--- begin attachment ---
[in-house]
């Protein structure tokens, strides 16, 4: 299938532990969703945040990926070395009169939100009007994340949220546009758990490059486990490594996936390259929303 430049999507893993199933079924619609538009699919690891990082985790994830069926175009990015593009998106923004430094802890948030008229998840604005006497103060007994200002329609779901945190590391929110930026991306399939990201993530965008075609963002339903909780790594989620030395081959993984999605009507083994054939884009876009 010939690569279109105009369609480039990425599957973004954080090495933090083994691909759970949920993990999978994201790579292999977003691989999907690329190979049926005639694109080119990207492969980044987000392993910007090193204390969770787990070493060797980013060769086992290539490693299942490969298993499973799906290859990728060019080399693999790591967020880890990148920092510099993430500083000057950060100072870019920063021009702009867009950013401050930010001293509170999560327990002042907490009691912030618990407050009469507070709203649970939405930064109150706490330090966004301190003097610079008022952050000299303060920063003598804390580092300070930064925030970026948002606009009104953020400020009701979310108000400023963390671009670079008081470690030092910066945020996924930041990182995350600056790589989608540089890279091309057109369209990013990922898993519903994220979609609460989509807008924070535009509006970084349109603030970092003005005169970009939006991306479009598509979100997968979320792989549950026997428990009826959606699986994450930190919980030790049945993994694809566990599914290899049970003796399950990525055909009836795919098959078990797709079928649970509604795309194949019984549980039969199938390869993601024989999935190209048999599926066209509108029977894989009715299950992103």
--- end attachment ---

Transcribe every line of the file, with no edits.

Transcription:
[in-house]
């Protein structure tokens, strides 16, 4: 299938532990969703945040990926070395009169939100009007994340949220546009758990490059486990490594996936390259929303 430049999507893993199933079924619609538009699919690891990082985790994830069926175009990015593009998106923004430094802890948030008229998840604005006497103060007994200002329609779901945190590391929110930026991306399939990201993530965008075609963002339903909780790594989620030395081959993984999605009507083994054939884009876009 010939690569279109105009369609480039990425599957973004954080090495933090083994691909759970949920993990999978994201790579292999977003691989999907690329190979049926005639694109080119990207492969980044987000392993910007090193204390969770787990070493060797980013060769086992290539490693299942490969298993499973799906290859990728060019080399693999790591967020880890990148920092510099993430500083000057950060100072870019920063021009702009867009950013401050930010001293509170999560327990002042907490009691912030618990407050009469507070709203649970939405930064109150706490330090966004301190003097610079008022952050000299303060920063003598804390580092300070930064925030970026948002606009009104953020400020009701979310108000400023963390671009670079008081470690030092910066945020996924930041990182995350600056790589989608540089890279091309057109369209990013990922898993519903994220979609609460989509807008924070535009509006970084349109603030970092003005005169970009939006991306479009598509979100997968979320792989549950026997428990009826959606699986994450930190919980030790049945993994694809566990599914290899049970003796399950990525055909009836795919098959078990797709079928649970509604795309194949019984549980039969199938390869993601024989999935190209048999599926066209509108029977894989009715299950992103």